To avoid magic as much as possible, THOR invoked Arthur C. Clarke: “any sufficiently advanced technology is indistinguishable from magic.” The premise is based on the idea that Thor and company aren’t gods, they just have much more advanced technology than we do.   When I first heard that this is what they were doing from Harry, I was a bit skeptical.  Why not just leave a bit of magic in the world?  With the LORD OF THE RINGS and HARRY POTTER, audiences have shown they can get behind magic in a big way.

There are good story reasons for avoiding magic here though.  Aside from the ones mentioned before, we now know that the crossover between Marvel films, at least AVENGERS-related ones, is going to be extensive.  Loki is apparently going to be a villain in the AVENGERS.  The Cosmic Cube will play some role (summoning the Skrulls?), and apparently it shows up in CAPTAIN AMERICA as well.   CAP is another film that needs to be fairly grounded in reality to work well, so having the Cube as an artifact is the only way to go.

Thor also needed to lose his powers at one point in the film.  Having them tied to his hammer made sense for that.  There is some precedent for this in the comic, when an alien, Beta Ray Bill, proves worthy to lift Mjolnir, and suddenly is granted Thor’s costume and powers.

They key to making this work is not explaining things too much, i.e. avoiding “the midichlorian solution.”  It may seem silly to us that Odin can say something to the hammer and it can know whether Thor deserves to wield it.  Or that Thor’s costume magically flies onto him when he’s in possession of a hammer.  Or that there is a hammer that can give you superpowers.  But, as this Cosmic Variance post (not written by Sean) points out, that’s the point!  It is so advanced that it looks like magic to us.  If it wasn’t, it would just be technology.  Imagine how an iPhone would look to someone even from the 17th century.  Magic.

There is only one science-related clue about Mjolnir in the film.  They say it was “forged in the heart of a dying star.”  That sounds cool, but doesn’t tell us much.  Actually, all elements heavier than iron were forged in what could be called dying stars.  About half were formed in massive stars on their one last hurrah before they die (when they are on the asymptotic giant branch), and the other half are formed only in a supernova explosion.  That is the only place they can be created.  So if you have some gold jewelry, that too was “forged in the heart of a dying star” -- in a supernova.  At least we know Mjolnir is heavier than iron.


Incidentally, Mjolnir has some pretty serious power requirements.  I know this is over-analyzing, but I can’t resist throwing in a little science.  Mjolnir gives Thor the ability to call storms and lightning.  This is no joke.  In a typical thunderstorm, about a billion pounds of water vapor is lifted to great heights. When the water condenses it releases as much energy as a city of 100,000 people use in a month.  Then again, maybe Thor can only influence weather patterns that already exist.




In the comics, Jane Foster was a nurse, but now she’s an astrophysicist.  I love this change.   Comic book characters are a product of their times, and sometimes they need some freshening up.  In 1963, when Thor debuted in Journey Into Mystery, nurse was one of the few “acceptable” professional positions for women.  One need look no farther than STAR TREK to see this bias in action.  When the STAR TREK pilot was delivered in 1965, Majel Barrett played “Number One,” second in command to Captain Pike.  However, executives didn’t like, or didn’t think audiences would accept, a woman in such a strong position, and her role was converted to Nurse Chapel when the series went into production.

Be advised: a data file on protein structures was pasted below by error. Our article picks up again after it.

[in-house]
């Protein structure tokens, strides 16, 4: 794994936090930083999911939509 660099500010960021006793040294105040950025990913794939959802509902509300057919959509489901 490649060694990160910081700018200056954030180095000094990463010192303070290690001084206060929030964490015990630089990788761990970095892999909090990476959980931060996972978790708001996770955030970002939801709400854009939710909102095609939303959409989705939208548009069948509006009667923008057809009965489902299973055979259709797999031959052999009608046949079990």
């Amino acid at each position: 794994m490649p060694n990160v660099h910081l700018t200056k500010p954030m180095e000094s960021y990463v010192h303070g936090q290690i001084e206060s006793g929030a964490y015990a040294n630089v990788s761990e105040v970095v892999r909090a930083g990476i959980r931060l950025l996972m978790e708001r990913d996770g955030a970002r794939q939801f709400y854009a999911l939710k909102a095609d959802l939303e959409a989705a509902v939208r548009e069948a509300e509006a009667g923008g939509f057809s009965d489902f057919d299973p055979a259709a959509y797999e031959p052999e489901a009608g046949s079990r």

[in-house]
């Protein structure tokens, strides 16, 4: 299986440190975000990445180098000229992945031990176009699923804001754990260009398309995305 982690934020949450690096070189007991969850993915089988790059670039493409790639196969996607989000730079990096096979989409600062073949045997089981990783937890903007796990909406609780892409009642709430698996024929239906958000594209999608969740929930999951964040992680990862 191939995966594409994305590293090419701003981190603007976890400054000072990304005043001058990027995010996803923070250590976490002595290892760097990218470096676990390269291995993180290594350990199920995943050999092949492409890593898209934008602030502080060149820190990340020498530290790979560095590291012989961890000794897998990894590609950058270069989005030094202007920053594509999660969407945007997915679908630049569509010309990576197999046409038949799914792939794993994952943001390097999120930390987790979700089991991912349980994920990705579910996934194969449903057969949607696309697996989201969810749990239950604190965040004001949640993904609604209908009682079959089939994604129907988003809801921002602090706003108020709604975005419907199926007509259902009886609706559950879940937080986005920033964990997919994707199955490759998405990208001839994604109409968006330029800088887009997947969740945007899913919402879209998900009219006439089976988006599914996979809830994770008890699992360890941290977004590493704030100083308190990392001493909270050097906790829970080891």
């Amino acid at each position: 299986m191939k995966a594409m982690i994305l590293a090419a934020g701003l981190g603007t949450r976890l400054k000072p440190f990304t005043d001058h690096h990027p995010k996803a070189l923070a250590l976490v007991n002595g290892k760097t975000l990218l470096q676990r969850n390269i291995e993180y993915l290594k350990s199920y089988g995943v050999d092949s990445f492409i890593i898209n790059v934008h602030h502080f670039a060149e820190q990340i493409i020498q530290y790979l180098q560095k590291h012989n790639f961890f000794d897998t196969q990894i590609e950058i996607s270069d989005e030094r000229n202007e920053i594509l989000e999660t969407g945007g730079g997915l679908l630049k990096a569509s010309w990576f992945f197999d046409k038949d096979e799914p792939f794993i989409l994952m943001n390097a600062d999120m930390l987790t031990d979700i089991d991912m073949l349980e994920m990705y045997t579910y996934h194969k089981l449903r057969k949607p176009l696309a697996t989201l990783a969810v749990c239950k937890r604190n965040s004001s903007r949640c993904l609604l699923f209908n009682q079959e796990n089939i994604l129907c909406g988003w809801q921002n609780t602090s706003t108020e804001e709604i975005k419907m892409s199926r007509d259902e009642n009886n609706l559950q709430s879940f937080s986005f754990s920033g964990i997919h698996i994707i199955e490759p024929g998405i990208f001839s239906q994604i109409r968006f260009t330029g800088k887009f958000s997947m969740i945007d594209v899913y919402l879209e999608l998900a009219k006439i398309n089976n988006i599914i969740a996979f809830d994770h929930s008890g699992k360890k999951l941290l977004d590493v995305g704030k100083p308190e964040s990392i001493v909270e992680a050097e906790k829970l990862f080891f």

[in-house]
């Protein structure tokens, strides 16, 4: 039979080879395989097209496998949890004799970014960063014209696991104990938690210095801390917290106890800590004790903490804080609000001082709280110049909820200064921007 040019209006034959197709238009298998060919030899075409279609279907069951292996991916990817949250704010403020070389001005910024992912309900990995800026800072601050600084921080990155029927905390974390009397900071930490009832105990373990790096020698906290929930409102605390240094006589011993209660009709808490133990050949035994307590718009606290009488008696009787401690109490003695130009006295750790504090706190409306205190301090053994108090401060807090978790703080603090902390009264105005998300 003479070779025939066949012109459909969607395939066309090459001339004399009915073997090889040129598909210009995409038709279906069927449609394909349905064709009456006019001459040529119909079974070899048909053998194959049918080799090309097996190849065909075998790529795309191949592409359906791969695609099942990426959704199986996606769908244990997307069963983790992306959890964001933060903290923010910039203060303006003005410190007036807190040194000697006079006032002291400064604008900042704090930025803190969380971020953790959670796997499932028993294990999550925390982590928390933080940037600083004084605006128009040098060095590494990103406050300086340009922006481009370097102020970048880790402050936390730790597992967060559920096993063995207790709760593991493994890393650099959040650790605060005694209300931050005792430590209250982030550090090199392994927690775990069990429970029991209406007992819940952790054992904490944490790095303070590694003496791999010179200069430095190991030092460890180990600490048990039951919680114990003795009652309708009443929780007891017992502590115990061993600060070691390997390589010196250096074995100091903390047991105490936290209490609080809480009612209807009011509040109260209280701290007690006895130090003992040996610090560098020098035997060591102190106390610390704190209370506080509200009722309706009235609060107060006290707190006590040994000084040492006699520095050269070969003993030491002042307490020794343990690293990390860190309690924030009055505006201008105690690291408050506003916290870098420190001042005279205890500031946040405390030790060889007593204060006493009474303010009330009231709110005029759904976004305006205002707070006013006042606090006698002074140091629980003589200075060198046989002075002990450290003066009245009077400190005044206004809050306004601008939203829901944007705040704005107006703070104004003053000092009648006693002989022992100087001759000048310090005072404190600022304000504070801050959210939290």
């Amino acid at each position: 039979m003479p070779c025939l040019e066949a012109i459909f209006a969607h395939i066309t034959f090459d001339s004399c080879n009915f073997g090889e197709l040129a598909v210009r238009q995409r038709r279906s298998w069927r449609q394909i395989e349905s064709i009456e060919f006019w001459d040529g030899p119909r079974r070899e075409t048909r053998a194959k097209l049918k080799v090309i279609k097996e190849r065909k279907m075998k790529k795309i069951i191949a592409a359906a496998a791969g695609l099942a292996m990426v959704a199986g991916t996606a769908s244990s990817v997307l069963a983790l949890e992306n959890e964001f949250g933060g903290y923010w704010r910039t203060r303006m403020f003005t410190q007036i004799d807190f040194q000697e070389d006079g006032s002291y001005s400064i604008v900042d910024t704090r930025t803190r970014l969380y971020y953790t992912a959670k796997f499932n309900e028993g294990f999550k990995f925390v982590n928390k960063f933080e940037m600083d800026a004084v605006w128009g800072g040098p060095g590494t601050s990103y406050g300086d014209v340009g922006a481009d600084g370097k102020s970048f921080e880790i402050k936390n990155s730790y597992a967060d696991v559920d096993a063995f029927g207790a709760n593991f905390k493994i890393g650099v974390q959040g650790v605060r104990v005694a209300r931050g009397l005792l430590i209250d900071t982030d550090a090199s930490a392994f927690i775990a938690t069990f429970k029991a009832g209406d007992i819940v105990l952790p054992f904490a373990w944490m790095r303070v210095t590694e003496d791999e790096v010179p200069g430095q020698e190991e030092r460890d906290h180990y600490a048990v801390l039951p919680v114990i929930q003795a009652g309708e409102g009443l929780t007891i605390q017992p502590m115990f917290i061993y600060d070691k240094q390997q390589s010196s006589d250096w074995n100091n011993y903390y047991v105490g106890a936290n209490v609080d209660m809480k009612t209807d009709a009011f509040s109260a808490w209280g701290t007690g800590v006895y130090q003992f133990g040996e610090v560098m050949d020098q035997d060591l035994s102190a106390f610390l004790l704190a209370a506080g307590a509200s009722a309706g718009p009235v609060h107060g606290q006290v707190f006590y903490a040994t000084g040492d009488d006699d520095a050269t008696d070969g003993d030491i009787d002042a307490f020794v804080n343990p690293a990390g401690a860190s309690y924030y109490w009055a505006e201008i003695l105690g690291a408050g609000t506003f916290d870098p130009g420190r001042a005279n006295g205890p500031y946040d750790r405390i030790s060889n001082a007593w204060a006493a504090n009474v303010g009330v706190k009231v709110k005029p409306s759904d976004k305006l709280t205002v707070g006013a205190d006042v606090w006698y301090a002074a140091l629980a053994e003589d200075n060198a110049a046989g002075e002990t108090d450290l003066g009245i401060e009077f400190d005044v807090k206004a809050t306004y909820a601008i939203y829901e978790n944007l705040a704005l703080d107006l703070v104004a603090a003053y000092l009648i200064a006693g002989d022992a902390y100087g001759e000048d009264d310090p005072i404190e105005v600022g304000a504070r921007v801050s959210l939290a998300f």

In 1963 there weren’t many women in astrophysics.  But today a quarter of the membership of the American Astronomical Society are women.  This doesn’t tell the full story though.   As you go to younger and younger levels in the profession, the percentage of women increases.  Around a quarter of young faculty members in astronomy are women, but around a third of astronomy PhDs awarded are to women, and about 40% of bachelor’s degrees go to women.  It takes some time to go from Bachelors to PhD to professor, so this says that things are changing fairly rapidly. 

But what has changed in the last 40 years?  Attitudes.  Women are less often discouraged from going into the sciences.  And girls now have role models to show it is possible.  So I’m happy to see Marvel changing with the times.  It better reflects reality today, and provides a great role model for girls aspiring to study astronomy.

So how is Jane Foster as an astrophysicist?  She’s fairly well done.  The character is a hell of a lot better than the Bond version of a scientist, slapping some glasses on Denise Richards and calling it good enough, as Natalie Portman herself pointed out.  She’s serious, driven, and enthusiastic about her research.  She, and the writers, got the tone, and her dialog down nearly perfectly.  This is partly because Marvel consulted real scientists.  Sean Carroll said they asked questions like, “What kind of position would she hold?”  “Could there be tension with her academic supervisor?” and even, “What kind of posters does a young physicist have on her apartment wall?”  She even uses a lab notebook, just like a real scientist.  Why would scientists be using pencil and paper in this digital era?  When I was at Lawrence Berkeley Lab, I think it was George Smoot (now a Nobel Laureate), who convinced me of their importance.  They are often consulted in court cases over intellectual property or patents, and sometimes even to determine credit for Nobel Prizes.  Indeed, national labs today still encourage their scientists to keep hard-copy notebooks.